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Wednesday, January 30, 2019

Baroda dynamite case .. .. Coke and more

Ever heard of  ‘Baroda dynamite case’ > ? 

A decade or so ago, - the ad campaign 'Thanda matlab Coca-Cola' made the almost universal rural word for soft drinks a hot catchphrase, and the marketing strategy ensured that villagers slowly turned converted to ‘sugary bottled drinks’ !

A politician, a trade union leader, ex-Union Minister, passed away – the web is abuzz with many attributes hailing him as a great fighter, a fearless man and more .. ..  the drink that we often take ‘coke’ was invented in 1886 in Atlanta, Georgia by Dr S John S Pemberton who tried it out on customers at his local chemist Jacobs Pharmacy – it proved popular and went on sale at 5 cents a glass.

                          The over 40-year-old Baroda Dynamite Case was one of the important chapters in the life of former Union minister George Fernandes, who was jailed during his fight against the imposition of Emergency by the then Indira Gandhi-led government.  George Fernandes is no more – the trade unionist born on 1930 passed away yesterday.  MP from Rajya Sabha from Bihar was a key member of the Janata Dal and the founder of the Samata Party. He held several ministerial portfolios including communications, industry, railways, and defence.

A native of Mangalore, Fernandes was sent to Bangalore in 1946 to be trained as a priest. In 1949, he moved to Bombay, where he joined the socialist trade union movement. Becoming a trade union leader, Fernandes organised many strikes and bandhs in Bombay in the 1950s and 1960s while working with the Indian Railways. He defeated S K Patil of Indian National Congress in the 1967 parliamentary elections from the South  Bombay  constituency. He organised the 1974 Railway strike, when he was President of the All India Railwaymen's Federation. Fernandes went underground during the Emergency era of 1975, while challenging Prime Minister Indira Gandhi for imposing a state of emergency, but in 1976 he was arrested and tried in the infamous Baroda dynamite case.

In 1977, after the Emergency had been lifted, Fernandes won the Muzaffarpur seat in Bihar in absentia and was appointed as Union Minister for Industries. He was a defence minister in the National Democratic Alliance (NDA) Government (1998–2004), when the Kargil Warbroke out between India and Pakistan, and India conducted its nuclear tests at Pokhran.

In 1974, he organized all India Railway strike as  President of the All India Railwaymen's Federation, bringing the Nation to a creeching halt.  Tens of thousands of Unionists were detained under preventive detention laws.  George was suffering from Alzheimer's and had been out of the limelight for many years. He had recently contracted swine flu and died on Tuesday, his long-time associate Jaya Jaitly said. Known to be honest and forthright, Mr Fernandes was often described as a rebel who fought for the rights of the poor people and low-paid workers.

An activist who worked with Fernandes during the Emergency period  was quoted as saying that by procurement of dynamite, the plan was to give a message to the government that they would "not take imposition of Emergency lying down".   Fernandes was shown as the 'mastermind' of the conspiracy and as accused number 1 in the chargesheet filed by the CBI in a Delhi court where the case was heard.  Later, when the Janta government of Morarji Desai came to power, the cases against Fernandes and others were withdrawn.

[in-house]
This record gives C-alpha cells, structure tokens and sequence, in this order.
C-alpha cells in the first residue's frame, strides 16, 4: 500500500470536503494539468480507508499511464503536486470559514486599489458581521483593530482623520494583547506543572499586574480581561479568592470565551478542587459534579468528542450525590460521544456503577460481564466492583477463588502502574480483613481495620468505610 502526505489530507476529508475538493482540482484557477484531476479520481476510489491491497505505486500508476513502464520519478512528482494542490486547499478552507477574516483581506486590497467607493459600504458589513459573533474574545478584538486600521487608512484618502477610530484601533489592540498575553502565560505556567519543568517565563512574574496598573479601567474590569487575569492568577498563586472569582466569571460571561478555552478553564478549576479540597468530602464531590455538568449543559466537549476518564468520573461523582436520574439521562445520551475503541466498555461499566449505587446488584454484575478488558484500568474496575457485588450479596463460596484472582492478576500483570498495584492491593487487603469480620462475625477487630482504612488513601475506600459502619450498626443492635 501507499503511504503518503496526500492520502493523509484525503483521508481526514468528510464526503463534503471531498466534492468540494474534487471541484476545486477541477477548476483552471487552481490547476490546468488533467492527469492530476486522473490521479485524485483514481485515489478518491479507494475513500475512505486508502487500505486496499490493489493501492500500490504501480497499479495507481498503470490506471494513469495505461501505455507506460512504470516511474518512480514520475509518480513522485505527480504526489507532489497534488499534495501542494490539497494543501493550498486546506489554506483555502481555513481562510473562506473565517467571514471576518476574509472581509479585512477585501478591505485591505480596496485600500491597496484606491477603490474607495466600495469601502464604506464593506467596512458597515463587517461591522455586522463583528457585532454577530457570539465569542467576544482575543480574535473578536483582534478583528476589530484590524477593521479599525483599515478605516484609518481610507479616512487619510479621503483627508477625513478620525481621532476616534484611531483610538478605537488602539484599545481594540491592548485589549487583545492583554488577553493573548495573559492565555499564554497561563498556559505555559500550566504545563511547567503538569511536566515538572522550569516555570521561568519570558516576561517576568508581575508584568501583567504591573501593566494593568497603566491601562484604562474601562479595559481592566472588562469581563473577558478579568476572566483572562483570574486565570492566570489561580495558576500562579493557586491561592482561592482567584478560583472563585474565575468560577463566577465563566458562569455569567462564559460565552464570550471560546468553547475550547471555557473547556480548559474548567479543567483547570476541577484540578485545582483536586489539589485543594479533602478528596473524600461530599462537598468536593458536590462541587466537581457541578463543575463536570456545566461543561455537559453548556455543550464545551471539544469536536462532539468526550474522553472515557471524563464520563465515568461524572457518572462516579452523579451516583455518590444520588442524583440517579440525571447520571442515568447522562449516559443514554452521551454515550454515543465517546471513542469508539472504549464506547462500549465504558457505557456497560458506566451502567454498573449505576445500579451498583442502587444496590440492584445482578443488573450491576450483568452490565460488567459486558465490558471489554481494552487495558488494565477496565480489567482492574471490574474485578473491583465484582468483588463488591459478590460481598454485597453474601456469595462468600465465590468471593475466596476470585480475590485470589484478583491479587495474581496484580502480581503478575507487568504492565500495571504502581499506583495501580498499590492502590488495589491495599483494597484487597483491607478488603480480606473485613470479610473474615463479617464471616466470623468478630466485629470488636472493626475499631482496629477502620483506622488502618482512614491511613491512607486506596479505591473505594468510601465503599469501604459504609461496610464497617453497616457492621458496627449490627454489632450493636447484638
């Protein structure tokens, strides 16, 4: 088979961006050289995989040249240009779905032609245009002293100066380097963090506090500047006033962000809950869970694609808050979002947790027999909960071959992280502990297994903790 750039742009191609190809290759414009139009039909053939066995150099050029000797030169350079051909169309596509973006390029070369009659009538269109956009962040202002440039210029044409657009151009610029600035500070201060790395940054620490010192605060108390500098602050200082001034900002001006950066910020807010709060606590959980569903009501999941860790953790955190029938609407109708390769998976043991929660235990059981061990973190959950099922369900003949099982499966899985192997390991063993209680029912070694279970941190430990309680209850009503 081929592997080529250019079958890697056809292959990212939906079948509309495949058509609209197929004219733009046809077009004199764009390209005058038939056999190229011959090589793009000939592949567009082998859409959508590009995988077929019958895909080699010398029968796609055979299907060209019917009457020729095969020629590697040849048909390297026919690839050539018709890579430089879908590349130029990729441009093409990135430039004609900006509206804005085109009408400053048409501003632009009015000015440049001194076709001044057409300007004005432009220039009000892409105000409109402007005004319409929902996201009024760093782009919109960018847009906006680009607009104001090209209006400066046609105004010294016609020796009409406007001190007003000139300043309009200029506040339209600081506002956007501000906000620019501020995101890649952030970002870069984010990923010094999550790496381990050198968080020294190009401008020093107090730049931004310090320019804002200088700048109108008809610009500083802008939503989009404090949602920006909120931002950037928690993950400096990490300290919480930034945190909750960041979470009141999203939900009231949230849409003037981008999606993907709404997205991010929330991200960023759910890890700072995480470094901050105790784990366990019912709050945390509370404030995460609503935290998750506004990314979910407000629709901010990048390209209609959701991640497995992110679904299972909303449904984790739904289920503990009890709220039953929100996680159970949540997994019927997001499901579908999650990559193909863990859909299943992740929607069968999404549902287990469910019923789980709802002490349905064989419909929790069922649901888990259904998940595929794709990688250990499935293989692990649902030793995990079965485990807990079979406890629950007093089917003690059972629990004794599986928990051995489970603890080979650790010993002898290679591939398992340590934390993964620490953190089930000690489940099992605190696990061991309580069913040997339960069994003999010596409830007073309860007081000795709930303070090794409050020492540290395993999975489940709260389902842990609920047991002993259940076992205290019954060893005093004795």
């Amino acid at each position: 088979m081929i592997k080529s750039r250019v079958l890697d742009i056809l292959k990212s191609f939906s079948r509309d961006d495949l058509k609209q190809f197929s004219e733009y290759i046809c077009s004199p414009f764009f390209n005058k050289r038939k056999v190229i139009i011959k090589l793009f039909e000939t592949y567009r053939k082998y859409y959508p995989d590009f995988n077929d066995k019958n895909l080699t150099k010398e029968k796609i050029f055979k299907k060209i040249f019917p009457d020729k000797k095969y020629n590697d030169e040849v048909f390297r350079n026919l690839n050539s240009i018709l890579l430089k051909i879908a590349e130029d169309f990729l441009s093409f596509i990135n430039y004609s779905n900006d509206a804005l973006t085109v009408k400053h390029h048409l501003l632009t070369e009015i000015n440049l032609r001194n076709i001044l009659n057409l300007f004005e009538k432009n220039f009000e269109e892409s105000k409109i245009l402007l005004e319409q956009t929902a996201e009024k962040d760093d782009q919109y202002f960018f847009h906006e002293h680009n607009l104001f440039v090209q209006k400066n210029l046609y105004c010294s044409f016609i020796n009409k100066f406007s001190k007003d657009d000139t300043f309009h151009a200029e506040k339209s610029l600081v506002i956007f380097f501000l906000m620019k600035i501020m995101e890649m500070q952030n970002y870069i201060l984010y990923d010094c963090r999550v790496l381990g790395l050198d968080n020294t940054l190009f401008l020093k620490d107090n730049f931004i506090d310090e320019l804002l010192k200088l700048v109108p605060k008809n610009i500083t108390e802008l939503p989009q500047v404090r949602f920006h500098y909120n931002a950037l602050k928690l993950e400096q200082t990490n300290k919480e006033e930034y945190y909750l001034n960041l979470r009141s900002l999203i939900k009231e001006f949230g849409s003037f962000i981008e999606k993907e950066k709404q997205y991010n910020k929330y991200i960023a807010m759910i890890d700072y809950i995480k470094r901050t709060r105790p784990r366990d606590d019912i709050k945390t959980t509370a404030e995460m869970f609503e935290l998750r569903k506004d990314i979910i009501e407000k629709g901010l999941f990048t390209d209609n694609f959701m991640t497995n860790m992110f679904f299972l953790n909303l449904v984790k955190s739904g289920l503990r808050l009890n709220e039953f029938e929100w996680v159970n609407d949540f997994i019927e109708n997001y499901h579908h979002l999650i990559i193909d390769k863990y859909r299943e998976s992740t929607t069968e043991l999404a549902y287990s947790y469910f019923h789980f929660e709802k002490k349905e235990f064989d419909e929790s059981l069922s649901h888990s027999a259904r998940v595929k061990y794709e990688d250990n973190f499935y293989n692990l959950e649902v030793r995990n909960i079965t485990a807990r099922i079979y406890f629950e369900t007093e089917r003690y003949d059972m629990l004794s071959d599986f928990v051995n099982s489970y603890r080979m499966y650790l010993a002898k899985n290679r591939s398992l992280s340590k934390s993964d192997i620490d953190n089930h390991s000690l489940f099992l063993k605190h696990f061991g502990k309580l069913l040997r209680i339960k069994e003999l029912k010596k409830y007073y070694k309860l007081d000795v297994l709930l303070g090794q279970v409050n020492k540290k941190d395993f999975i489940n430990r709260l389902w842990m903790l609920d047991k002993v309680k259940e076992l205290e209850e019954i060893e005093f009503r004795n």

Are you fond of bottled cool drinks ?  ~ what is your  favourite ?  it that Pepsi or Coke,!!

Coca-Cola India Private Limited, is the Indian subsidiary of Atlanta-based The Coca-Cola Company that sells concentrates for a wide range of juice, juice drinks, and aerated beverages.  In 1950, The Coca-Cola Company opened its doors to India for the first time. However, 27 years later, in 1977, they chose to exit the country, protesting new regulations and legislation by the Government of India limiting the dilution of equity of multinational corporations. On October 24, 1993, they decided to re-enter the market, and have maintained a strong presence ever since.  Though Fernandez is given the credit for their packing-off, the  countdown to Coca-Cola's impending exit started in Jan 1974 when the Indira Gandhi government  introduced the Foreign Exchange Regulation Act (FERA).

Coca-Cola alleged that it had decided to exit India as local authorities wanted full disclosure of the formula for making the concentrate. That allegation was not entirely true.  After Coca-Cola's exit, several Indian employees of the company were left jobless. To avoid a backlash, the government decided to come up with its own version of Coca-Cola. Fernandes said a 'swadeshi' substitute drink called Double Seven or 77 was ready and would be marketed in a few weeks. The name of the drink had a political undertone as well, since 1977 marked the end of the Emergency imposed by Indira Gandhi, her defeat in the elections, and Janata Party's ascension to power.

The government asked the Central Food Technological Research Institute (CFTRI) at Mysore to develop the formula for Double Seven, to fill the void left by Coke, according to a report by India Times. Double Seven, marketed by a government-owned company Modern Food Industries, wasn't a success. The drink faced tough competition from Campa Cola, Thums Up, Duke's, McDowell's Crush and Double Cola. As the Morarji Desai government collapsed in mid-1979, Double Seven lost major market share. The Indira Gandhi-led government which returned to power in 1980 was indifferent to Modern Food Industries. The company soon started incurring losses and stopped manufacturing the product !

With regards – S. Sampathkumar
30th Jan 2019.

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